November 28, 2018
3 HKU buildings declared monuments
On November 16, the government today declared the exteriors of Fung Ping Shan Building, Eliot Hall and May Hall at the University of Hong Kong as monuments.
Fung Ping Shan Building was opened in 1932 as a library for Chinese books thanks to the generous donation by the late Fung Ping-shan. It was renamed the University Museum & Art Gallery in 1994, before its new wing in the TT Tsui Building opened to the public in 1996. Designed by Leigh & Orange, the three-storey Fung Ping Shan Building has a red-brick facade, carved granite ornaments, a prominent glass dome on the roof and a symmetrical elevation. The overall design also reflects distinctive architectural features, including a fan-shaped floor plan. Most of its old finely carved hardwood doors and windows with original brass fittings are still in place.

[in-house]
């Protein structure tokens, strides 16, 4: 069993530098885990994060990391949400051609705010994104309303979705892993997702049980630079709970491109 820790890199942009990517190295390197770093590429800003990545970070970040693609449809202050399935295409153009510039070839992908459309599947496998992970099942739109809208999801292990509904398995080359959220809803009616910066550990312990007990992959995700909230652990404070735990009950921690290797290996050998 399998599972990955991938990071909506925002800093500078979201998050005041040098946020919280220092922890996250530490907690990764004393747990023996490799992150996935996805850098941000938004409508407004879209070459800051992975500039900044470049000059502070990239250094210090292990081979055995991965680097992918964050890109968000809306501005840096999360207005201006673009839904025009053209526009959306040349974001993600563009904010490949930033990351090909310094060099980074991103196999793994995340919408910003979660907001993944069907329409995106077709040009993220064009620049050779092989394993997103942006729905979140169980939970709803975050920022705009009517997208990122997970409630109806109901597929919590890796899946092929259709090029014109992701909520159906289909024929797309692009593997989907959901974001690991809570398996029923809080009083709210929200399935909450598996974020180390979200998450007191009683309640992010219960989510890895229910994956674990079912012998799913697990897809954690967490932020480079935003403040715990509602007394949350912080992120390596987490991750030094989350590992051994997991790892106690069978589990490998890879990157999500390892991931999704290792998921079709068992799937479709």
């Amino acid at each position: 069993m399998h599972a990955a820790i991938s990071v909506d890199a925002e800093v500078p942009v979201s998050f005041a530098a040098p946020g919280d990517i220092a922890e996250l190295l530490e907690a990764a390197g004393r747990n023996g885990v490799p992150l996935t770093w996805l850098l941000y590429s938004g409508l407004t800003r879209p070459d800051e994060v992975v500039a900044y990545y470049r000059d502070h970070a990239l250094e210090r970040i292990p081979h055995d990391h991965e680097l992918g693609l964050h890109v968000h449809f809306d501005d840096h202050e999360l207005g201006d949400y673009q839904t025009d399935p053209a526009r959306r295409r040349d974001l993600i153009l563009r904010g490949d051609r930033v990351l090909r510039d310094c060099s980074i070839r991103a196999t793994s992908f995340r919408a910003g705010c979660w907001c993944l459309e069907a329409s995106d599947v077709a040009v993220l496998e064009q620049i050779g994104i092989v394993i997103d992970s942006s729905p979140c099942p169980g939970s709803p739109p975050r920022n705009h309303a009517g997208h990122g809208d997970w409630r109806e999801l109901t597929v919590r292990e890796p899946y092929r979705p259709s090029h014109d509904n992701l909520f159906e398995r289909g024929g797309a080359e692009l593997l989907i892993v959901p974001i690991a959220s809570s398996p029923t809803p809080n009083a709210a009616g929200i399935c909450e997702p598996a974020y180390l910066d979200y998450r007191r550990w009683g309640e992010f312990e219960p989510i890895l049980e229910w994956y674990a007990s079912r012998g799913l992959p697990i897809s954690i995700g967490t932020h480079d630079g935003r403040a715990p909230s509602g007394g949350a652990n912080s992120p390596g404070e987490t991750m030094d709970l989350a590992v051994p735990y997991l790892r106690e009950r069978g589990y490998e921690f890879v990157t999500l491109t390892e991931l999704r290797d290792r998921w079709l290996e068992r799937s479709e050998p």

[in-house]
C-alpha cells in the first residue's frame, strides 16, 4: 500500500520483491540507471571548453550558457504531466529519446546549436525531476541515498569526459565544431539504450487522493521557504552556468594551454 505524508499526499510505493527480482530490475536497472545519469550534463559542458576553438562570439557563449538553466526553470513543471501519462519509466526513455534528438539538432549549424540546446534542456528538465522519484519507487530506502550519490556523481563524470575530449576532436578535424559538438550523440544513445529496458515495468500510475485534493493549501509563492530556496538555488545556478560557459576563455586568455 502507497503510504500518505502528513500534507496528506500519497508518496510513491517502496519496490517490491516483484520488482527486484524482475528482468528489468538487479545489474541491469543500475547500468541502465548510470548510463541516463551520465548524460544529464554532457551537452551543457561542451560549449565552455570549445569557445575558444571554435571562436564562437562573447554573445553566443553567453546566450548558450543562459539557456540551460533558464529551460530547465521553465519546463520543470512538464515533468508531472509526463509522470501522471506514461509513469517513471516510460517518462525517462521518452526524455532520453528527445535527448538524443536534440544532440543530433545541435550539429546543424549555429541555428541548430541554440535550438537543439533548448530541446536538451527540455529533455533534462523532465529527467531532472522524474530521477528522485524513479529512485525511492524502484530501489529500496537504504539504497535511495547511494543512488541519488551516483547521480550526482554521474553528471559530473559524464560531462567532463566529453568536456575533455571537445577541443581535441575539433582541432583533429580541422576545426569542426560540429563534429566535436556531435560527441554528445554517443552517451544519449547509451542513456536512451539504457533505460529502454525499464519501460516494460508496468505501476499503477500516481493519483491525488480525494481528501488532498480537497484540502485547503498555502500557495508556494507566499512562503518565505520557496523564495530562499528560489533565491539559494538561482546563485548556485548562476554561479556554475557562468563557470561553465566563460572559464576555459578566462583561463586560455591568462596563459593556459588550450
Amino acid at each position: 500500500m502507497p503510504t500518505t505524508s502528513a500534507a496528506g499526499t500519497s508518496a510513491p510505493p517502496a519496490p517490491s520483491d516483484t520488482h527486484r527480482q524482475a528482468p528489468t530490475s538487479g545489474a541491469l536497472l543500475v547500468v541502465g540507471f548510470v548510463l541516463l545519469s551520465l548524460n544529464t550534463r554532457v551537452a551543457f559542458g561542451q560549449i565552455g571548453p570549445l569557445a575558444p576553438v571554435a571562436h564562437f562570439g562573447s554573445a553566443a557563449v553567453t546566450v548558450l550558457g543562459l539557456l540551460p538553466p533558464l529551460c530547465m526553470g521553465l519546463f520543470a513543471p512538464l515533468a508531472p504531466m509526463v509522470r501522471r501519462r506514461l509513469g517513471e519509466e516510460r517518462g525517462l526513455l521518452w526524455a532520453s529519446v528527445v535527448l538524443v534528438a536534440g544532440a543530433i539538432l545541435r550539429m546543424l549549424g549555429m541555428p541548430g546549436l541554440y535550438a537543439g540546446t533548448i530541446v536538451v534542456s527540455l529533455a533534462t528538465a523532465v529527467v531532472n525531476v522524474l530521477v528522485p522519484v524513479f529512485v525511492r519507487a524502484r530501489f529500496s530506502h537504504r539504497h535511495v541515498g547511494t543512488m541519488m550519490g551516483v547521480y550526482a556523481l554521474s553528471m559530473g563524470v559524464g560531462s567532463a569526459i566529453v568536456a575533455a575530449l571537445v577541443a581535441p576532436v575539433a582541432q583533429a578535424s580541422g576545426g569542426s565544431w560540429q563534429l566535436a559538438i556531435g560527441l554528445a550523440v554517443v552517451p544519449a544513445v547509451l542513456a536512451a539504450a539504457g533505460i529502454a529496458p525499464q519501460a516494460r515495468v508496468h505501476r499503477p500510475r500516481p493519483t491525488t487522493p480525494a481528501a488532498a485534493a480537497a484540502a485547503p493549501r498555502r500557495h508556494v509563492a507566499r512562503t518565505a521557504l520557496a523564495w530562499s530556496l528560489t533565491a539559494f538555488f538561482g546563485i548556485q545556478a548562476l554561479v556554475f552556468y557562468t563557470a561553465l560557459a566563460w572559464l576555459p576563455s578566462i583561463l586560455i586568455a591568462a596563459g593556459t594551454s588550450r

Eliot Hall was opened in 1914 as the second student residential hall under the direct management of the university and it was named after the first Vice-Chancellor of the University Sir Charles Eliot.
May Hall was opened in 1915 to become the third student residential hall under the direct management of the university and it was named after the second Chancellor of the University and the 15th Governor of Hong Kong Sir Francis Henry May.
Both halls, designed by Denison, Ram & Gibbs, have elegant facades featuring a rich variety of architectural elements, including curved pediments over the entrance doorways, rusticated columns, doric capitals, window cills, cornices and balustrades.
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The Fung Ping Shan Building
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